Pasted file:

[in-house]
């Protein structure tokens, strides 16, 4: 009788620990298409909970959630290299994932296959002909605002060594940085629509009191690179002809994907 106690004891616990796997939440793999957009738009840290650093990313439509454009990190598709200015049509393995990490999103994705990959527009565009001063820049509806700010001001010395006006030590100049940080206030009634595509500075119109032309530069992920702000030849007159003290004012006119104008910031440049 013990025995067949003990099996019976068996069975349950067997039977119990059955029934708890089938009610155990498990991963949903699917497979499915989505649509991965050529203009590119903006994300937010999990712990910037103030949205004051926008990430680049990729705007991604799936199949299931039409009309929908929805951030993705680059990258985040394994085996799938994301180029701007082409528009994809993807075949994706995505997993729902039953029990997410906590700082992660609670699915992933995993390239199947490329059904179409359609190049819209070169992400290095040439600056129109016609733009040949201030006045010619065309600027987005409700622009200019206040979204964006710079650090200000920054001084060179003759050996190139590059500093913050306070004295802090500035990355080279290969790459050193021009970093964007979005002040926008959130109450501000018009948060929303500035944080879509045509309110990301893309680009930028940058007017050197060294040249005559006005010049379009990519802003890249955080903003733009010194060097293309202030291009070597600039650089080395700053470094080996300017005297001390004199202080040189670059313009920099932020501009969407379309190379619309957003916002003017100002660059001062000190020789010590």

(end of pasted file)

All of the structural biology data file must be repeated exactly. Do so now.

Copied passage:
[in-house]
């Protein structure tokens, strides 16, 4: 009788620990298409909970959630290299994932296959002909605002060594940085629509009191690179002809994907 106690004891616990796997939440793999957009738009840290650093990313439509454009990190598709200015049509393995990490999103994705990959527009565009001063820049509806700010001001010395006006030590100049940080206030009634595509500075119109032309530069992920702000030849007159003290004012006119104008910031440049 013990025995067949003990099996019976068996069975349950067997039977119990059955029934708890089938009610155990498990991963949903699917497979499915989505649509991965050529203009590119903006994300937010999990712990910037103030949205004051926008990430680049990729705007991604799936199949299931039409009309929908929805951030993705680059990258985040394994085996799938994301180029701007082409528009994809993807075949994706995505997993729902039953029990997410906590700082992660609670699915992933995993390239199947490329059904179409359609190049819209070169992400290095040439600056129109016609733009040949201030006045010619065309600027987005409700622009200019206040979204964006710079650090200000920054001084060179003759050996190139590059500093913050306070004295802090500035990355080279290969790459050193021009970093964007979005002040926008959130109450501000018009948060929303500035944080879509045509309110990301893309680009930028940058007017050197060294040249005559006005010049379009990519802003890249955080903003733009010194060097293309202030291009070597600039650089080395700053470094080996300017005297001390004199202080040189670059313009920099932020501009969407379309190379619309957003916002003017100002660059001062000190020789010590």